Monday, October 31, 2011

Komen Gala at the Kennedy Center

Raised $2 million. Hoda Kotb emceed. She interviewed me on the Today Show when I was in the throes of chemo. I gave her the Rebecca Lipkin award on Friday night named for the young ABC producer who died of inflammatory breast cancer two years ago. Rebecca's mom was there and sister Harriet. It's always a very moving night. This year Natasha Bedingfield sang. "Unwritten." And an amazing Israeli rock violinist Meirav who plays with Jay-Z and Kanye West. Susan Ford was there to receive a posthumous award for her mother Betty Ford, who broke down all the barriers when she announced she had breast cancer and allowed photos to be taken after her mastectomy at Walter Reed. She shared her diagnosis with the nation at a time when people didn't say the word breast in public. There wasn't a dry eye in the house during the tribute. I attended with Madeline Fraser, daughter of the indomitable Noreen Fraser who started StandUp to Cancer and now runs the Noreen Fraser Foundation, a leading light in the breast cancer fundraising community.

I knew there was a good reason I loved popcorn! Anti-oxidants

Still Haunted

Two years ago I was so sick. It was Halloween. I had given up candy for my new anti-cancer diet. It felt like it was going to be a long Lent. No Reese's peanut butter cups, again, ever. Really? Why live? But I was so sick that fall having just started chemo. My immune system dipped and with all of the bugs being brought home from school, I asked Greg to take me to the hospital. It was the only day that I was really sick during 17 rounds of chemo. I remember going to the door after returning home from the hospital when some early trick or treater, a young one, came to the door with her father before I was ready and had opened the plastic bags of Nestle Crunch bars and mini Mr. Goodbars. Who trick or treats when it's still light out? I couldn't be bothered to put on my wig. Boy, did they get a fright. I was so sad not to be able to go out with the girls on their rounds. They were vampires. I lay in bed and when they came home all jazzed up on sugar and dumped the pillow cases of candy on my bedroom floor I was too sick to even be tempted. The next day it was raining outside and I didn't let Annalise run in the rain for Girls on the Run because I was terrified of everyone getting sick, I had already cut to the front of the nation's Swine flu vaccine line pulling in a little help from some friends at DHS. With 3 small children how was I ever going to survive a suppressed immune system all winter? Somehow I did. And last year on Halloween, I was back to health. Little Luke went out for the first time, dressed like a little lion, tasting his first lollipop which he got from Chris Downey across the street, and having a cat jump out at him from around a corner beginning what would be a year long fear/obsession with cats until it was replaced this fall with a love of snakes. "Biiig snakes" and a trip to the zoo to see them every Saturday. I love Halloween. I used to organize the haunted house in Jerusalem and passed out candy to all the neighbors so that the American kids could trick or treat in Israel. But this year instead of taking my kids trick or treating, I am on a flight to Houston with Greg as part of our "book tour." Annalise wistfully asked me if I would be around for Christmas and her birthday since missing Halloween is right up there with missing these milestone events. I must say I am crushed that I won't get to see Luke head to school in his red devil which he thinks is a flying dragon outfit. I can't believe I am missing another one of these days that can't be repeated while the kids are still in this amazing age of innocence and wonder. I am wedged right now in a middle seat on a flight to Texas, instead. These trips are nice as a way to reconnect with Greg but what were we thinking? Just as we walked out of the house this morning at dawn a black cat was waiting for us. I am not kidding. Its yellow eyes shined up at me as it stopped in its tracks. I could not have made this up. I asked Greg, "Wait - if it runs straight away from you did it technically cross out paths?" We'll see, but all I know is I feel sick every time we get on one of these book tour flights together, thinking, "Oh God, how could we leave the children behind?" What if something happens? I had always promised my mom that we wouldn't be in the same place where there was shooting while covering a story. This is the height of irresponsibility.I said the Lord's Prayer on take-off today, just like I used to say it while I lay very still on the cold hospital machine during radiation. Let this book tour end and let me get home to my kids. Please.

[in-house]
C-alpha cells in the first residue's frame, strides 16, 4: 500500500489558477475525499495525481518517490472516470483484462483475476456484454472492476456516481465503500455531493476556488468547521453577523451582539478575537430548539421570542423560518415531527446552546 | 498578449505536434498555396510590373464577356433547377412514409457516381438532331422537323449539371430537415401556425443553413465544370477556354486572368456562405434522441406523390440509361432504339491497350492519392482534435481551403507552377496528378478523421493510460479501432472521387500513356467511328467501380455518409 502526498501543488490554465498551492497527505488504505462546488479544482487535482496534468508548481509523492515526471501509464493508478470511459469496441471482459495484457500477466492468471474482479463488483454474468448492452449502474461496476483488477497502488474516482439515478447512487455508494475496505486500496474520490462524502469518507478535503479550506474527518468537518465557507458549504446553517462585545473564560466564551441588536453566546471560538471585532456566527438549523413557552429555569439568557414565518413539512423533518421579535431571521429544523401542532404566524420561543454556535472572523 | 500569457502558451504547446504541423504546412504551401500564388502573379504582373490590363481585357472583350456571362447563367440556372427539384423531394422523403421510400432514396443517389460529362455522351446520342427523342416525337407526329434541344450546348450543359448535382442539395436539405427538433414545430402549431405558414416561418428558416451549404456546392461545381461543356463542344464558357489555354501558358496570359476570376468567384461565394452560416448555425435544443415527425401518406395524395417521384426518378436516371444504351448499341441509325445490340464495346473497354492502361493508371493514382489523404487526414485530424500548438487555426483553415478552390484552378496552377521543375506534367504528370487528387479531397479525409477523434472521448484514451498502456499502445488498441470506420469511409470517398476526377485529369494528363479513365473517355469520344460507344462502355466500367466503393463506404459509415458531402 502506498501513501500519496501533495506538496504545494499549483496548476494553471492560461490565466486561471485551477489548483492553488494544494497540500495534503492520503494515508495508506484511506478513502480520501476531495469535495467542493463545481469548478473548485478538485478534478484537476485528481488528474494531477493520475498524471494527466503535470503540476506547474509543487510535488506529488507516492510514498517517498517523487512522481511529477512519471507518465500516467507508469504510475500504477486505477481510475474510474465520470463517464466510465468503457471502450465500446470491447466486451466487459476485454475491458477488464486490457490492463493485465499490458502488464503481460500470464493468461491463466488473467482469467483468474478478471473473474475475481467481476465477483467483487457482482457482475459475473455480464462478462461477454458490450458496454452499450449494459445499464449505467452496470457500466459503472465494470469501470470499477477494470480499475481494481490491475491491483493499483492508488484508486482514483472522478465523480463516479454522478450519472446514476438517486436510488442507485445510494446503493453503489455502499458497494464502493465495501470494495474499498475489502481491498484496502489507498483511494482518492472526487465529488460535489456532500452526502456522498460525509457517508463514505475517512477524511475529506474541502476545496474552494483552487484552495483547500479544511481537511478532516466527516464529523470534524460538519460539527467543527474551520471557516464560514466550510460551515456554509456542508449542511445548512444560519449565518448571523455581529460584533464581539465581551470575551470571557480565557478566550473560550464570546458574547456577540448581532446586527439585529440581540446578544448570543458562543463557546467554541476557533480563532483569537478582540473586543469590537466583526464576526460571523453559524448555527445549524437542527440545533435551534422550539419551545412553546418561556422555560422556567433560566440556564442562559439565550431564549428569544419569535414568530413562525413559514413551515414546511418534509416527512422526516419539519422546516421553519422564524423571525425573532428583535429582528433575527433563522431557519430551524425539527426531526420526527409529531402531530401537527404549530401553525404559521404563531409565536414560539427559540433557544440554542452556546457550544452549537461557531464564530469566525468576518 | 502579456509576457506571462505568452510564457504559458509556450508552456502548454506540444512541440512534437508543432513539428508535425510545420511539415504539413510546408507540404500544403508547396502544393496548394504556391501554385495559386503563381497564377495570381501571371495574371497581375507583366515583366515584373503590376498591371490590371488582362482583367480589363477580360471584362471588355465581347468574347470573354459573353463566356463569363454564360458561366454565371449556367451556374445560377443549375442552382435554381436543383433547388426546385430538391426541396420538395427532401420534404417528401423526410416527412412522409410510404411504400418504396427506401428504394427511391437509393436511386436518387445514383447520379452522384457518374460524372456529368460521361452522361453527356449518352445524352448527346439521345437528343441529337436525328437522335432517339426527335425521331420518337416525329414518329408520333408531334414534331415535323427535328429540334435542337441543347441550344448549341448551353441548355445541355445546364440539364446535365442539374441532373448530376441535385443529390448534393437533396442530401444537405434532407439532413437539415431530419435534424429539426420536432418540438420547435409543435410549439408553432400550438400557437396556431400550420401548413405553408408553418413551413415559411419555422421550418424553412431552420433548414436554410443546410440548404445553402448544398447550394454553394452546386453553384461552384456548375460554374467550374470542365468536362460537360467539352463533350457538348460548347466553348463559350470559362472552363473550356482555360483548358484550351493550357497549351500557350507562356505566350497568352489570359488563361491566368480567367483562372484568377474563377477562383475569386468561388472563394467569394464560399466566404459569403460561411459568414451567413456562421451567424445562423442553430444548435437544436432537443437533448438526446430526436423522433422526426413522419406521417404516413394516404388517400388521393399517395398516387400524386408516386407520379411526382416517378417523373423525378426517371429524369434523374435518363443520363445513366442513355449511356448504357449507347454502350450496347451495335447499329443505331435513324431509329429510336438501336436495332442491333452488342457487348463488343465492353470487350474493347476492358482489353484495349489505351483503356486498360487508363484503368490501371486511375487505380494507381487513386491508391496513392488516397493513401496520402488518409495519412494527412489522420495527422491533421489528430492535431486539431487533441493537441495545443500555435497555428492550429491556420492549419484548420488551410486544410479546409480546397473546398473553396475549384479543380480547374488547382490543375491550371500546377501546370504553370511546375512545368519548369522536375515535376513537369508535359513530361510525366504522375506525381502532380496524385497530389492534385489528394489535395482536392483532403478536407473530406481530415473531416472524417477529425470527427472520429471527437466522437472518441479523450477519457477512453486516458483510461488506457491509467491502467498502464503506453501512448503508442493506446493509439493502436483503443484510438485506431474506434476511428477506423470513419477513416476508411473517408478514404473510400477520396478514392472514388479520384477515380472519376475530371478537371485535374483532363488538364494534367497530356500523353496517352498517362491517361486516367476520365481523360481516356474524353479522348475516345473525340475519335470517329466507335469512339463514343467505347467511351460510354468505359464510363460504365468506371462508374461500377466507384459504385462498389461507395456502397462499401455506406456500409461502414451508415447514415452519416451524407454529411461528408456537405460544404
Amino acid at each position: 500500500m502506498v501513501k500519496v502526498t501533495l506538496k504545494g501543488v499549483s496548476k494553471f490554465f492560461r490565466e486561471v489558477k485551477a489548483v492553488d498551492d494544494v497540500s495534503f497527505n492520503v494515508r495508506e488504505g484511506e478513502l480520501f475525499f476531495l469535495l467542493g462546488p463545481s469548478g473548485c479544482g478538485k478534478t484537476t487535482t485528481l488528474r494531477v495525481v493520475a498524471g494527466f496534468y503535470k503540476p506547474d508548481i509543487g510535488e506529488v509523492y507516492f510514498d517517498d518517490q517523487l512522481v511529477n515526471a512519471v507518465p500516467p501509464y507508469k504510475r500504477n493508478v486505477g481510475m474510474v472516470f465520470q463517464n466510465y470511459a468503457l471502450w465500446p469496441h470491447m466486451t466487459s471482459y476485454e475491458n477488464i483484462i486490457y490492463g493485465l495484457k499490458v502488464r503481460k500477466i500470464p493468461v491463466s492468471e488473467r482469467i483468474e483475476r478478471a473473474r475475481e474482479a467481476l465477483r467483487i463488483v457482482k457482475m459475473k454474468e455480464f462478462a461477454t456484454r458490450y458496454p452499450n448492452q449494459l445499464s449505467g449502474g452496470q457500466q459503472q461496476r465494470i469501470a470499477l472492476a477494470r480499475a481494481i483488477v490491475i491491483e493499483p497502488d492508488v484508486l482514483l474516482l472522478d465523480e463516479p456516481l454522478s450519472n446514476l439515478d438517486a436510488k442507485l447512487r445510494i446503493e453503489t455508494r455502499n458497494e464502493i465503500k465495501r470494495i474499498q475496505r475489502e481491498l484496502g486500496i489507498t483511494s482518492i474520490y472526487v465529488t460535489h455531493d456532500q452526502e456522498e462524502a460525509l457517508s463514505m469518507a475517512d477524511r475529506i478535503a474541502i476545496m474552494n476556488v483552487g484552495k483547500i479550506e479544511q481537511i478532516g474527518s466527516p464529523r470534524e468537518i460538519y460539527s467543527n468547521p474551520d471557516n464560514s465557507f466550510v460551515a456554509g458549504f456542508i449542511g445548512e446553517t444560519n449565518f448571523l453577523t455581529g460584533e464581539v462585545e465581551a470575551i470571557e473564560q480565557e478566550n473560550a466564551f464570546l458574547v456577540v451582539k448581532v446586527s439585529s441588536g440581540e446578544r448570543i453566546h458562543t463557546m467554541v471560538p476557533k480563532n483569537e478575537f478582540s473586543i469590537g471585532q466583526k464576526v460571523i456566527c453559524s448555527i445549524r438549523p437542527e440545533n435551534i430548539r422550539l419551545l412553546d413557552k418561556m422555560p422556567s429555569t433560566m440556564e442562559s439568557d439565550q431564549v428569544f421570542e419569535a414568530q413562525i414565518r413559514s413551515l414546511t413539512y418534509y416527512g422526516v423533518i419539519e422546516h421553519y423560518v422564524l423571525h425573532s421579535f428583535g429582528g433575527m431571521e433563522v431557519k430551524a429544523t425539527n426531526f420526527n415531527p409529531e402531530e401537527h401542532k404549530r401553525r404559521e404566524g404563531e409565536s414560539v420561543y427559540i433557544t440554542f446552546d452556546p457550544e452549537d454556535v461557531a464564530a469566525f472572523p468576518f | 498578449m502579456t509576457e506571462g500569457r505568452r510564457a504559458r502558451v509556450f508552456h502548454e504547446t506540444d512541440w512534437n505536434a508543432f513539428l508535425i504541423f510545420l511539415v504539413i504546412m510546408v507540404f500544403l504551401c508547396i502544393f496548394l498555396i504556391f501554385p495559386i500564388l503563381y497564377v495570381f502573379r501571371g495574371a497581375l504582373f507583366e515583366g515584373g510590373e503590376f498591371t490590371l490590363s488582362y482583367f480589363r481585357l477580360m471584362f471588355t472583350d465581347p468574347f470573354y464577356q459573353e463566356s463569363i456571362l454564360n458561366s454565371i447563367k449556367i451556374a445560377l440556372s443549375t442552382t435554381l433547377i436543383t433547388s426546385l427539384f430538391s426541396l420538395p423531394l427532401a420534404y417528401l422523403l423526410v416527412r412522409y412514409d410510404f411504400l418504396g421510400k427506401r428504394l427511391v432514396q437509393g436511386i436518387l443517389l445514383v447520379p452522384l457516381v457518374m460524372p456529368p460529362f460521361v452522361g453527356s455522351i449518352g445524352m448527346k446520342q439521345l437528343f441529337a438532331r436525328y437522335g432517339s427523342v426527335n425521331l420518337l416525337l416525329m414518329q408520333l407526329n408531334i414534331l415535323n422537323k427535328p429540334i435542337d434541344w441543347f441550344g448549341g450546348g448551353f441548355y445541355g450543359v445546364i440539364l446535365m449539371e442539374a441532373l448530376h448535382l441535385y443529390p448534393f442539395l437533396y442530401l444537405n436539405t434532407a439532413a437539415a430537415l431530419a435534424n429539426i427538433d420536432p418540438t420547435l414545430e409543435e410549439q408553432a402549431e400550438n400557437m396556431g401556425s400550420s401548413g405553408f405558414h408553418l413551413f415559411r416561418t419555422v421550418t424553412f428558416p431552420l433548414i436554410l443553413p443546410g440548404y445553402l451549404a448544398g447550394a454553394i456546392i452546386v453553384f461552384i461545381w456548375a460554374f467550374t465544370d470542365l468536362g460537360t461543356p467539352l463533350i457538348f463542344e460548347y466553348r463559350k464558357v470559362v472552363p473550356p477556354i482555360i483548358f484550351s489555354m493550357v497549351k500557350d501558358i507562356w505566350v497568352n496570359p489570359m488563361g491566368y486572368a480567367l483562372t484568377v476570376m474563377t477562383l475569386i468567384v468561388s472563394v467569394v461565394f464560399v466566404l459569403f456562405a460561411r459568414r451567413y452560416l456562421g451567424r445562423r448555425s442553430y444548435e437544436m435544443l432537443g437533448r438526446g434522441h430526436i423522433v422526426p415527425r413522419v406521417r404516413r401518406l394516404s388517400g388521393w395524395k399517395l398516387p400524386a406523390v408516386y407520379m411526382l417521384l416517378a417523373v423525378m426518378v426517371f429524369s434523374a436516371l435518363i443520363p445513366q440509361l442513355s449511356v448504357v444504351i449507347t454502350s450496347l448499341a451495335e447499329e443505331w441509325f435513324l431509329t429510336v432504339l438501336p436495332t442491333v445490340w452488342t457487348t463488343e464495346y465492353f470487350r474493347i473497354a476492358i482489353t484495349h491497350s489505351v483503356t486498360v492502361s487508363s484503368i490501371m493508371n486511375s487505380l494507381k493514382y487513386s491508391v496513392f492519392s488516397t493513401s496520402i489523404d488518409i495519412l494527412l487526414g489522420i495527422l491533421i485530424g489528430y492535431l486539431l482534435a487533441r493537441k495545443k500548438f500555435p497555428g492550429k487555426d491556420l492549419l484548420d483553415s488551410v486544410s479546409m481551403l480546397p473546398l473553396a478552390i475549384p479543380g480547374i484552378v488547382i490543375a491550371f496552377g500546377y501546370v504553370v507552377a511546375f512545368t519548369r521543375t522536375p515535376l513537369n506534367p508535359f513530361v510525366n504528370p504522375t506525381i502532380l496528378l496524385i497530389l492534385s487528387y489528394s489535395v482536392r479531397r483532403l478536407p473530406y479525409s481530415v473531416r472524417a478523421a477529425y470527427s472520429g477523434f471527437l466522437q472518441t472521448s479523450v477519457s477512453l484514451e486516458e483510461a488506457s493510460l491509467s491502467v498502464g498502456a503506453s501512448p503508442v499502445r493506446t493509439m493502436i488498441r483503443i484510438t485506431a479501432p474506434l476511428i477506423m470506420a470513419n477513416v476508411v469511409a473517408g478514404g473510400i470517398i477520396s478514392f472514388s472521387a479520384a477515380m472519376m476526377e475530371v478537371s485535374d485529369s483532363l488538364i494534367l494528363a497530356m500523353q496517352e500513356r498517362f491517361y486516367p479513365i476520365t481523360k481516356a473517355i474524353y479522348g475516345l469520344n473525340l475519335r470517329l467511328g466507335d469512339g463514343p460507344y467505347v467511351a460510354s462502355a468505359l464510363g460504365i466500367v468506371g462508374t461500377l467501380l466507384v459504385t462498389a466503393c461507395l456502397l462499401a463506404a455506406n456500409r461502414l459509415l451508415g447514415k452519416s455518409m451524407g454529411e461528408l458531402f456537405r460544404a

You've Got a Friend

"Just yesterday morning they let me know you were gone….I walked out this morning and I wrote down this song. Just can't remember who to send it to…."